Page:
With the percentage of Australians between the ages of 20 to 39 with private health insurance falling from 40% to 34% over the past five years, and older Australians claiming more than ever, private health insurance providers have demanded government subsidies to keep the industry viable.
However, the health program director at the Grattan Institute, Stephen Duckett, has debunked the need for more public funding:
The private health insurance industry likes to warn Australians of a doomsday scenario. It claims that a decline in private health insurance will lead to a massive blow-out in public hospital waiting times.
Don’t believe it. The relationship between public and private activity in health care is complex. In fact, a greater proportion of private activity is actually associated with longer rather than shorter waiting times in public hospitals, as I have shown here and more recently here.
Yet, in its most recent pre-budget submission, Private Healthcare Australia asserted that if private health insurance coverage dropped below 40 per cent of the population, then waiting times for knee replacements would increase by one month.
Let’s think about that. About 44 per cent of the population currently has some level of private hospital insurance. For that figure to fall below 40 per cent, about one-in-10 of the currently insured population would need to drop out.
But under the new Gold-Silver-Bronze-Basic system of private health insurance, only people with Gold-level insurance are covered for joint replacements. So that means that most people with Silver, Bronze, or Basic insurance will not currently have insurance for knee replacements anyway. Only about 25 per cent of the population has Gold cover, so the 40 per cent doomsday threshold has already been well and truly passed.
And guess what? The sky has not fallen in.
We should be wary of self-interested assertions such as ‘an X per cent drop in private health insurance will lead to a Y month increase in public hospital waiting times’.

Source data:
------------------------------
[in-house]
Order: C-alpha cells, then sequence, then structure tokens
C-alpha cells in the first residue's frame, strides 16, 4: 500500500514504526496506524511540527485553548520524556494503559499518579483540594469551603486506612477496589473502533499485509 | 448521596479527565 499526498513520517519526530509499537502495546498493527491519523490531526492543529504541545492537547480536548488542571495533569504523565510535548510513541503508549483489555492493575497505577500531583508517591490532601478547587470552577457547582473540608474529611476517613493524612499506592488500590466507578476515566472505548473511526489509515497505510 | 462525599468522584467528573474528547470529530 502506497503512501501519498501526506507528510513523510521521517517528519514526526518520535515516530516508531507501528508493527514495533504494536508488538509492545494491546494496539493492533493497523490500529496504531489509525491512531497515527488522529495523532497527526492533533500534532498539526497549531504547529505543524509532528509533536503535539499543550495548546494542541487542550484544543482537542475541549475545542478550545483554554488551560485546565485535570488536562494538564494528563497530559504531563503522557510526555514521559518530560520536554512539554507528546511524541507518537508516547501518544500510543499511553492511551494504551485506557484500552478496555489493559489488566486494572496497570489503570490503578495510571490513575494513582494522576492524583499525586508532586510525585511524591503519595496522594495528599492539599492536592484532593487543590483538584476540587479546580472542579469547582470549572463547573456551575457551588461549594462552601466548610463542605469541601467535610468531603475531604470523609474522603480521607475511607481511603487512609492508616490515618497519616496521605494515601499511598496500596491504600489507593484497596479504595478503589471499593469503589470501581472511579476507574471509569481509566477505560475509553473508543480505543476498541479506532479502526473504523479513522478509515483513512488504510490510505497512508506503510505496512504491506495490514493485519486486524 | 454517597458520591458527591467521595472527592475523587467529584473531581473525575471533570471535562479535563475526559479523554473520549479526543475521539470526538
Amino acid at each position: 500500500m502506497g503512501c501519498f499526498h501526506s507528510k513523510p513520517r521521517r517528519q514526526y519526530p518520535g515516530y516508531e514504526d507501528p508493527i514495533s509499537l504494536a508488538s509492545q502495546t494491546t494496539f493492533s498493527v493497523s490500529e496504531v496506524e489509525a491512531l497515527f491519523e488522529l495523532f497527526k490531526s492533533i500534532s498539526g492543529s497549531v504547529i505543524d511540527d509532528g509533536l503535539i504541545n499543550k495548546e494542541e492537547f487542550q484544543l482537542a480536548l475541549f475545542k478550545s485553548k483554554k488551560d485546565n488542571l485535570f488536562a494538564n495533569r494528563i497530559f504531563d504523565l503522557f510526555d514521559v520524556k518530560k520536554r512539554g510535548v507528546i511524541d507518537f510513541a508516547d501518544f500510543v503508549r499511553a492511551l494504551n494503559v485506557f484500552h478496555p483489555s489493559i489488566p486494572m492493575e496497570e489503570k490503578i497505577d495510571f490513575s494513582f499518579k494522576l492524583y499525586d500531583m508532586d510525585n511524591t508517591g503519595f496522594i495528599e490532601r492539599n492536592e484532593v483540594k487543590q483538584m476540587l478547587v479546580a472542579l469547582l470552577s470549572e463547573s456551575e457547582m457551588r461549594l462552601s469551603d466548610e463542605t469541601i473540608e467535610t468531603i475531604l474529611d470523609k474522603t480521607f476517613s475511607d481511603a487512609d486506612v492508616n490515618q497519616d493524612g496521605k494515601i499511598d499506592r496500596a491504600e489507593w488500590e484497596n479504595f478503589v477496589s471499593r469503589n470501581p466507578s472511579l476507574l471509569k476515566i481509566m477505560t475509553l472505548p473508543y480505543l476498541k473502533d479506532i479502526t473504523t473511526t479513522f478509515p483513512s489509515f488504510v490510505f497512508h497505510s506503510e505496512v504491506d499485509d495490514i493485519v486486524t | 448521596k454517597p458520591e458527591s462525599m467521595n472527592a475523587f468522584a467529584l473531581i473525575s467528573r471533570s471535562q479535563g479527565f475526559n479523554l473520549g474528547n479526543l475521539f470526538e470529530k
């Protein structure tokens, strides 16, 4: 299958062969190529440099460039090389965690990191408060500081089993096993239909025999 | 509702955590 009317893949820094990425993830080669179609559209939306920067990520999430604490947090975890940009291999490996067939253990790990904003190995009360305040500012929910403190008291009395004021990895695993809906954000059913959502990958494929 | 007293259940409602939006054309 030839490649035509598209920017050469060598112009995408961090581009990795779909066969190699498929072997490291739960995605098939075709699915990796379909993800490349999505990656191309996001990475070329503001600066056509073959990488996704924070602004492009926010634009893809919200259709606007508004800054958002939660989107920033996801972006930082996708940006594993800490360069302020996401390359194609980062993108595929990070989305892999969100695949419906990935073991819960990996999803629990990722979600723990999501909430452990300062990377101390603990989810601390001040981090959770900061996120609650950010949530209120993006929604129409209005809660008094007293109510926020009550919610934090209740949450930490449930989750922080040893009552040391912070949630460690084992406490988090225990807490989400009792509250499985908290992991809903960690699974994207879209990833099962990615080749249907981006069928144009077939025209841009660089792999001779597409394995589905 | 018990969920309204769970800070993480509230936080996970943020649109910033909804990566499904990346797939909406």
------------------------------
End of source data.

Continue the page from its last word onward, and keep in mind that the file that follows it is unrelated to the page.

Crispin Hull also demolished the industry over the weekend:
If people want to provide health privately for a fee, fine. But if they cannot do it without a permanent government subsidy, like the car industry, they should go under.
It is fine for government to support start-up industries, like renewables, electric cars, or other new technologies, but if after a time they do not make it, it is no business of government to continue support because they have failed. Private health insurance has demonstrably failed in Australia. Without the tax concessions for premiums and without the Medicare penalty levy for people without insurance, they would go under.
The government subsidies of private education and private health also have a high incidental cost. They have has resulted in a swathe of articulate, engaged, middle-class, middle-income people leaving the public systems.
When that happens governments can get away with poor service. There are fewer articulate people to voice demands for better service at the cost of votes.
Further, when the articulate, middle-income people are engaged, they improve the public system…
Strip away the subsidies and only a very few would be able to afford genuine free-enterprise health.
It would mean a great proportion of articulate middle-income people would come back to the public sector and no government would get away with long waiting lists for elective surgery or starved public schools. They would be thrown out of office…
Further, the government support now given to private education and health is so high that per capita it is almost as much per capita as to public education and health anyway. So nothing lost. For every private student or patient who jumps ship, it will not cost government much more.
As shown recently by the Grattan Institute, private health premiums are rising much faster than inflation and wages growth, which is ultimately unsustainable:
Therefore, young people are dropping their cover, leaving older and sicker people in the system, which is driving premiums up further:
And this comes despite taxpayers subsidising private health insurance to the tune of about $9 billion every year: $6 billion for the private health insurance rebate, and $3 billion on private medical services for inpatients:
There is no evidence that private health insurance buys patients extra quality and safety. The Productivity Commission (PC) found that the larger, most comparable public and private hospitals had similar adjusted premature death ratios. Further, the PC found that the team-based care in large public hospitals also leads itself to better coordination of care.
The last thing the federal government should do is to waste more taxpayers’ money on private health insurance subsidies. Cut the cord.